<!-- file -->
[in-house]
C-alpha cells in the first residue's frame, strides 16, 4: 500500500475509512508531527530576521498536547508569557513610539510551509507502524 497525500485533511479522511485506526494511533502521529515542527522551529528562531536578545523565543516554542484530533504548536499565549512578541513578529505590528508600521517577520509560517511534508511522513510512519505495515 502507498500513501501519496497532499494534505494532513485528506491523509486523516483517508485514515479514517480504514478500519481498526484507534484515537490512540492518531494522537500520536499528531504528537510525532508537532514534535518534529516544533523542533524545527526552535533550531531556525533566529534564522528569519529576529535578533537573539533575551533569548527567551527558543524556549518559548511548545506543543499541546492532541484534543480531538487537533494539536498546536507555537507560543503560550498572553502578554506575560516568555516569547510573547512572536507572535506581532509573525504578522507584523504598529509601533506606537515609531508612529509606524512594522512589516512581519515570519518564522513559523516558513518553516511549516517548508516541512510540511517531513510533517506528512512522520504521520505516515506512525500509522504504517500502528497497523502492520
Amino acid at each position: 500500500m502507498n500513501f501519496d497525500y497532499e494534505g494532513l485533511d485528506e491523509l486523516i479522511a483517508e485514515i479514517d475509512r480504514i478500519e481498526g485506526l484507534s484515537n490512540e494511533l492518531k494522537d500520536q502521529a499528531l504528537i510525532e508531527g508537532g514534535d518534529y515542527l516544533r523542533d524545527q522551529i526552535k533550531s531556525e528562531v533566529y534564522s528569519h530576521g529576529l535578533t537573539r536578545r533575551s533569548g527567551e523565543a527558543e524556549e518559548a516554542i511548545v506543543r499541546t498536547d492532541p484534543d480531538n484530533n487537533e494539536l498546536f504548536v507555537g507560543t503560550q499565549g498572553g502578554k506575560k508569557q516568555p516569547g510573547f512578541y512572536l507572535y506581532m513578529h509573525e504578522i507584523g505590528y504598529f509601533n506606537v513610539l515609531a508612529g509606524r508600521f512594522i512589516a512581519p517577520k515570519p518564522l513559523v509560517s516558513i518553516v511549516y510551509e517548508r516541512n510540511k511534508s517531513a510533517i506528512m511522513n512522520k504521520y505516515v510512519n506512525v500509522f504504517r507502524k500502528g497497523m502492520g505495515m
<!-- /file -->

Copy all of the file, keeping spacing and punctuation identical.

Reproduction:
[in-house]
C-alpha cells in the first residue's frame, strides 16, 4: 500500500475509512508531527530576521498536547508569557513610539510551509507502524 497525500485533511479522511485506526494511533502521529515542527522551529528562531536578545523565543516554542484530533504548536499565549512578541513578529505590528508600521517577520509560517511534508511522513510512519505495515 502507498500513501501519496497532499494534505494532513485528506491523509486523516483517508485514515479514517480504514478500519481498526484507534484515537490512540492518531494522537500520536499528531504528537510525532508537532514534535518534529516544533523542533524545527526552535533550531531556525533566529534564522528569519529576529535578533537573539533575551533569548527567551527558543524556549518559548511548545506543543499541546492532541484534543480531538487537533494539536498546536507555537507560543503560550498572553502578554506575560516568555516569547510573547512572536507572535506581532509573525504578522507584523504598529509601533506606537515609531508612529509606524512594522512589516512581519515570519518564522513559523516558513518553516511549516517548508516541512510540511517531513510533517506528512512522520504521520505516515506512525500509522504504517500502528497497523502492520
Amino acid at each position: 500500500m502507498n500513501f501519496d497525500y497532499e494534505g494532513l485533511d485528506e491523509l486523516i479522511a483517508e485514515i479514517d475509512r480504514i478500519e481498526g485506526l484507534s484515537n490512540e494511533l492518531k494522537d500520536q502521529a499528531l504528537i510525532e508531527g508537532g514534535d518534529y515542527l516544533r523542533d524545527q522551529i526552535k533550531s531556525e528562531v533566529y534564522s528569519h530576521g529576529l535578533t537573539r536578545r533575551s533569548g527567551e523565543a527558543e524556549e518559548a516554542i511548545v506543543r499541546t498536547d492532541p484534543d480531538n484530533n487537533e494539536l498546536f504548536v507555537g507560543t503560550q499565549g498572553g502578554k506575560k508569557q516568555p516569547g510573547f512578541y512572536l507572535y506581532m513578529h509573525e504578522i507584523g505590528y504598529f509601533n506606537v513610539l515609531a508612529g509606524r508600521f512594522i512589516a512581519p517577520k515570519p518564522l513559523v509560517s516558513i518553516v511549516y510551509e517548508r516541512n510540511k511534508s517531513a510533517i506528512m511522513n512522520k504521520y505516515v510512519n506512525v500509522f504504517r507502524k500502528g497497523m502492520g505495515m